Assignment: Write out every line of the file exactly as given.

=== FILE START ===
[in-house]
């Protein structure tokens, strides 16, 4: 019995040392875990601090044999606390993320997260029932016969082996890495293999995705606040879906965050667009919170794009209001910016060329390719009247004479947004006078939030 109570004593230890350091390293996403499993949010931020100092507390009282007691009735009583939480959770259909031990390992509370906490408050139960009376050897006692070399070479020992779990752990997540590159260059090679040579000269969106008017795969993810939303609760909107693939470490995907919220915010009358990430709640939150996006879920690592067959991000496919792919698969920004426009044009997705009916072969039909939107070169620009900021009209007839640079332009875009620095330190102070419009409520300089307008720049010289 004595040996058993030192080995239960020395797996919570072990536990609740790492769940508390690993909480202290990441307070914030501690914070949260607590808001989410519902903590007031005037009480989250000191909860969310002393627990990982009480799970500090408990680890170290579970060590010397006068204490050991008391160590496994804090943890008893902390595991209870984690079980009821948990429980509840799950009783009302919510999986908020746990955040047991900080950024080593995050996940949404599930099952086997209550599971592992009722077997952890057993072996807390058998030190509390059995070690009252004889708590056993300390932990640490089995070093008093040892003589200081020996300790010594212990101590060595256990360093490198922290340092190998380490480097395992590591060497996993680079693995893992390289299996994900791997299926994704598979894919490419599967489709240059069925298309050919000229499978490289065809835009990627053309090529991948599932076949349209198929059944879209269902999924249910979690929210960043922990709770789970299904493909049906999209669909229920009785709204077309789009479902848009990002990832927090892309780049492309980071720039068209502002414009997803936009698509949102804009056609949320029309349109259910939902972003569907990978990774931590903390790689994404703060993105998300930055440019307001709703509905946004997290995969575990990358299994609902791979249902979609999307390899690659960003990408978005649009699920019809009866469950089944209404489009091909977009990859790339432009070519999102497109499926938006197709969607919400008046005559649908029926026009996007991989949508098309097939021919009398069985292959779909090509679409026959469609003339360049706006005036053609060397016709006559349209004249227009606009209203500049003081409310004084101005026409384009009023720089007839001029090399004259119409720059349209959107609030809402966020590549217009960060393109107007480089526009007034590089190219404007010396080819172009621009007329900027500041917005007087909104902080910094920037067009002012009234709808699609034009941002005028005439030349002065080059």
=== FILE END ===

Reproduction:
[in-house]
């Protein structure tokens, strides 16, 4: 019995040392875990601090044999606390993320997260029932016969082996890495293999995705606040879906965050667009919170794009209001910016060329390719009247004479947004006078939030 109570004593230890350091390293996403499993949010931020100092507390009282007691009735009583939480959770259909031990390992509370906490408050139960009376050897006692070399070479020992779990752990997540590159260059090679040579000269969106008017795969993810939303609760909107693939470490995907919220915010009358990430709640939150996006879920690592067959991000496919792919698969920004426009044009997705009916072969039909939107070169620009900021009209007839640079332009875009620095330190102070419009409520300089307008720049010289 004595040996058993030192080995239960020395797996919570072990536990609740790492769940508390690993909480202290990441307070914030501690914070949260607590808001989410519902903590007031005037009480989250000191909860969310002393627990990982009480799970500090408990680890170290579970060590010397006068204490050991008391160590496994804090943890008893902390595991209870984690079980009821948990429980509840799950009783009302919510999986908020746990955040047991900080950024080593995050996940949404599930099952086997209550599971592992009722077997952890057993072996807390058998030190509390059995070690009252004889708590056993300390932990640490089995070093008093040892003589200081020996300790010594212990101590060595256990360093490198922290340092190998380490480097395992590591060497996993680079693995893992390289299996994900791997299926994704598979894919490419599967489709240059069925298309050919000229499978490289065809835009990627053309090529991948599932076949349209198929059944879209269902999924249910979690929210960043922990709770789970299904493909049906999209669909229920009785709204077309789009479902848009990002990832927090892309780049492309980071720039068209502002414009997803936009698509949102804009056609949320029309349109259910939902972003569907990978990774931590903390790689994404703060993105998300930055440019307001709703509905946004997290995969575990990358299994609902791979249902979609999307390899690659960003990408978005649009699920019809009866469950089944209404489009091909977009990859790339432009070519999102497109499926938006197709969607919400008046005559649908029926026009996007991989949508098309097939021919009398069985292959779909090509679409026959469609003339360049706006005036053609060397016709006559349209004249227009606009209203500049003081409310004084101005026409384009009023720089007839001029090399004259119409720059349209959107609030809402966020590549217009960060393109107007480089526009007034590089190219404007010396080819172009621009007329900027500041917005007087909104902080910094920037067009002012009234709808699609034009941002005028005439030349002065080059």